One thing that is not clear to me is how the xpertise of cancer is organised in Australia. I see so many websites for different groups that it gives the impression that we are well resourced, yet in my current circumstance where there is a difference of opinion as to the category of cancer/HL or NHL that I have, there does not appear to be an organised chain of command or authorty to determine the diagnosis and subsequent treatment. Am I wrong, is it in the end left to the treating specialist without any checks with a higher authority? Chemo is my next option and given its consequences from side effects, I would have thought it would require a more extensive review process. Any thoughts or comments would be welcomed.
Hi, I too found myself asking very similar questions when I was first diagnosed and actually they continued throughout my whole treatment. I drove my doctors nuts! It is good you are curious, as that shows you want information and knowlegde and that equips you with power and a sense of control in a time when your everything in your life is turned upside down. Over the years I have realised that my specialist doctors all did the best they could for me. There is such a range of information and treatment types they can give to us patients... and yes they are experts in what they do. However, I also realsied that there is simply not enough money for research and that trials take so long to conduct and they are so so so expensive to do. There appears to be alot of information out there, and at times, we the patient become the expert and can often inform our specialists. My recommendations are keep the conversation flowing between you and your sepcialist at all times, query them and fight hard to get access to information about your treatment, as you are the one on the receiving end, also requesting a bit of empathy and emotional assistance from your doctors, reminds them that you are human. Best of luck and please lets us know how you get on with it all. Best, Nikki
Hi there, I can only really speak from my own experiences which is with a different type of cancer. Are you going through a major metropolitan hospital? I have found my 'team' of carers to be absolutely wonderful. The centre I go through has a multidisciplinary team which consists of; Clinical Nurse,the Specialist / Oncology Surgeon, the Medical Oncologist (chemo doctor) & Radiation Oncologist. Usually they discuss every case from all points and sit down & work out a 'game plan', consisting of surgery, chemo, radiation. Is the Doctor you are referring to a Specialist Surgeon or a Medical Oncologist? usually if you are to have chemo you should discuss this with a medical oncologist. I know its really quite overwhelming at the stage you are at now. Ask for another appointment & see if you can get in to see someone who maybe able to communicate a little better with you. Also I think the cancer council phone line maybe helpful for you. Definetely keep asking questions though, you have a right to. Hope that helps. Let us know how you go.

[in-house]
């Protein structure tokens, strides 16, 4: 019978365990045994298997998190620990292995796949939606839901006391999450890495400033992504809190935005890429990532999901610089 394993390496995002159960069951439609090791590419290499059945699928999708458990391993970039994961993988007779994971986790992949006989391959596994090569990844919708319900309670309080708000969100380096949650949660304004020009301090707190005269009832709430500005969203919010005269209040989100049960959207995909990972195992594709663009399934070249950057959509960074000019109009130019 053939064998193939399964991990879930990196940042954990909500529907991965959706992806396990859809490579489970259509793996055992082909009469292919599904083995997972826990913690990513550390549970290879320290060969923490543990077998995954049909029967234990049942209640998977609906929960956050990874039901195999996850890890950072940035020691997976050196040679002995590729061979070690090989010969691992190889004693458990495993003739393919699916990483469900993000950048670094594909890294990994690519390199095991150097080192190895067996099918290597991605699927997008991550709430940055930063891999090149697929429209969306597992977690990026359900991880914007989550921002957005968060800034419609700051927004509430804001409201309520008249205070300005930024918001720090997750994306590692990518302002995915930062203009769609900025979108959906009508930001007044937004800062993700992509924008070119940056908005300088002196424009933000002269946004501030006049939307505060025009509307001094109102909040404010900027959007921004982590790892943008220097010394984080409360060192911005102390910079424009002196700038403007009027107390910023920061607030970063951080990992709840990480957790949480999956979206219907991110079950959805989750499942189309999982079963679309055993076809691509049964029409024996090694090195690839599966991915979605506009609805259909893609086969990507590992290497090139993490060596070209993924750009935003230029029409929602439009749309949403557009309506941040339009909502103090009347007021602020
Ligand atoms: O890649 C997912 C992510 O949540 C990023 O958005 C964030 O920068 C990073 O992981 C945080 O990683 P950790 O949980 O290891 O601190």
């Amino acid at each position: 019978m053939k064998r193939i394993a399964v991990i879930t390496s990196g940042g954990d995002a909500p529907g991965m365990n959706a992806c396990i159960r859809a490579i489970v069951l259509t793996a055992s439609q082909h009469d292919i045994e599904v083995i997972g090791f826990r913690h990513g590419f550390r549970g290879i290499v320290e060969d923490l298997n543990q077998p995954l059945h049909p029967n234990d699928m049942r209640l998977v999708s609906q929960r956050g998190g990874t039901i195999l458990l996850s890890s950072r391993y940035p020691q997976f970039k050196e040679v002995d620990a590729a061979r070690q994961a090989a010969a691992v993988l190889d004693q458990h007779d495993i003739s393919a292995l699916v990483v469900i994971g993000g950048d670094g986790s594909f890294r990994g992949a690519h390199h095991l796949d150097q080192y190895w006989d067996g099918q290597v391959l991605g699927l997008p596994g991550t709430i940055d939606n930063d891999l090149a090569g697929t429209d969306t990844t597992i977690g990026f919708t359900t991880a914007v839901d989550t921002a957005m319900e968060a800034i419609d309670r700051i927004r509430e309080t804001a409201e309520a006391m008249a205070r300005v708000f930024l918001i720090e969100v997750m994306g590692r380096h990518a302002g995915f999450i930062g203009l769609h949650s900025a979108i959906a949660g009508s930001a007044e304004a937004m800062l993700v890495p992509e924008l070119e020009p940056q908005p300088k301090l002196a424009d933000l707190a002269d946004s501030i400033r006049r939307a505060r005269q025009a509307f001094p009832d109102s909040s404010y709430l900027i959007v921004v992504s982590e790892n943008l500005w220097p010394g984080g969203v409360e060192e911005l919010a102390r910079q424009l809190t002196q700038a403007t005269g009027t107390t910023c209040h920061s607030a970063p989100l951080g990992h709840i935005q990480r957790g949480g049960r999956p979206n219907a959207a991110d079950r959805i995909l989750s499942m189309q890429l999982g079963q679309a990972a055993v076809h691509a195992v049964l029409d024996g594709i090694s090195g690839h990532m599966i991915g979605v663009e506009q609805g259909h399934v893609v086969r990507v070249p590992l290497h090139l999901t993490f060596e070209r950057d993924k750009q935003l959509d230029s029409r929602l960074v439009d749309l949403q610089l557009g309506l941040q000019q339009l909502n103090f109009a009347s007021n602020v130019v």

im going through a major regional hospital, and teh care so far has been very professional and caring. No issues there, but I still don't understand how the definitive diagnosis is made. thanks for replying,
Classification can be confusing, and one thing I found was that it was hard to get specialists/haematologists to give a definite classification. It surprised me that the blood cancer I have was, until relatively recently, not considered by some international experts to be a cancer, even though it can progress to acute luekemia. Myelodysplastic Syndrome, MDS, has been has had its international classification and staging system changed/reviewed in the recent past. Depending on the age of the haematologist the way they speak about the disease seems to be different, even thought the treatment might be similar. It can be classified depending on prognosis or chromosomal information. It seems that things are not always black and white with blood cancers, and classification is based on the information available, which changes over time as research continues. MDS seems to be a collection of diseases, not just one disease. Some MDSs are very like Aplastic Anaemia, some are atypical and don't fit into a category at all. The treatment options can vary with your age and progression of the disease, and where you live (which country). I know MDS is a different disease to NHL and HL, but if the experts are having these discussions about classification on an international level, I guess that feeds down to a national level, and our level. At the end of the day I guess its the treatment you get that counts.
hey you know what we need? .... we need a blood cancer specialist to come onto this website disscussion topic and answer our questions. I wonder if the CC have plans to do this some time in the future?
Cancer Council NSW would like to acknowledge the traditional custodians of the land on which we live and work.We would also like to pay respect to elders past and present and extend that respect to all other Aboriginal people.